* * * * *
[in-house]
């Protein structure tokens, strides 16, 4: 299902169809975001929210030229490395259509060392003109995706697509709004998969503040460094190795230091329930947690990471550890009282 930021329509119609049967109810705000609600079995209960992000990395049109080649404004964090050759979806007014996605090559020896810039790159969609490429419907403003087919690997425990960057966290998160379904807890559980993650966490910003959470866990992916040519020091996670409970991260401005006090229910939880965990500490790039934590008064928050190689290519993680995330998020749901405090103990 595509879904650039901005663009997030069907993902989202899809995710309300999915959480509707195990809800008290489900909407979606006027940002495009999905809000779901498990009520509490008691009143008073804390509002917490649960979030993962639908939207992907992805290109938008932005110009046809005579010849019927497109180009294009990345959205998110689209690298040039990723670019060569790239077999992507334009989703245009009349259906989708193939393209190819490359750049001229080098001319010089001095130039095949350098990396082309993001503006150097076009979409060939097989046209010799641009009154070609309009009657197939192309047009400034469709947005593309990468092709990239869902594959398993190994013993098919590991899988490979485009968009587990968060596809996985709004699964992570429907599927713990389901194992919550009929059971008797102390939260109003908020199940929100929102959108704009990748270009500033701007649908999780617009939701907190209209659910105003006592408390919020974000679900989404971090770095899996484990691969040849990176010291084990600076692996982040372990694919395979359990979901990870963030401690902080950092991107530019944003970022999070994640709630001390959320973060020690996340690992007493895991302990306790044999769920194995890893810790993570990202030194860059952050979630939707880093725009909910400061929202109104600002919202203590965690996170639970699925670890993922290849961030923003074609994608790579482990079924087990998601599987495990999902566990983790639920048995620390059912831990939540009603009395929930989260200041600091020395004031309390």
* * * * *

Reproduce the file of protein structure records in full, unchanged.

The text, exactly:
[in-house]
């Protein structure tokens, strides 16, 4: 299902169809975001929210030229490395259509060392003109995706697509709004998969503040460094190795230091329930947690990471550890009282 930021329509119609049967109810705000609600079995209960992000990395049109080649404004964090050759979806007014996605090559020896810039790159969609490429419907403003087919690997425990960057966290998160379904807890559980993650966490910003959470866990992916040519020091996670409970991260401005006090229910939880965990500490790039934590008064928050190689290519993680995330998020749901405090103990 595509879904650039901005663009997030069907993902989202899809995710309300999915959480509707195990809800008290489900909407979606006027940002495009999905809000779901498990009520509490008691009143008073804390509002917490649960979030993962639908939207992907992805290109938008932005110009046809005579010849019927497109180009294009990345959205998110689209690298040039990723670019060569790239077999992507334009989703245009009349259906989708193939393209190819490359750049001229080098001319010089001095130039095949350098990396082309993001503006150097076009979409060939097989046209010799641009009154070609309009009657197939192309047009400034469709947005593309990468092709990239869902594959398993190994013993098919590991899988490979485009968009587990968060596809996985709004699964992570429907599927713990389901194992919550009929059971008797102390939260109003908020199940929100929102959108704009990748270009500033701007649908999780617009939701907190209209659910105003006592408390919020974000679900989404971090770095899996484990691969040849990176010291084990600076692996982040372990694919395979359990979901990870963030401690902080950092991107530019944003970022999070994640709630001390959320973060020690996340690992007493895991302990306790044999769920194995890893810790993570990202030194860059952050979630939707880093725009909910400061929202109104600002919202203590965690996170639970699925670890993922290849961030923003074609994608790579482990079924087990998601599987495990999902566990983790639920048995620390059912831990939540009603009395929930989260200041600091020395004031309390």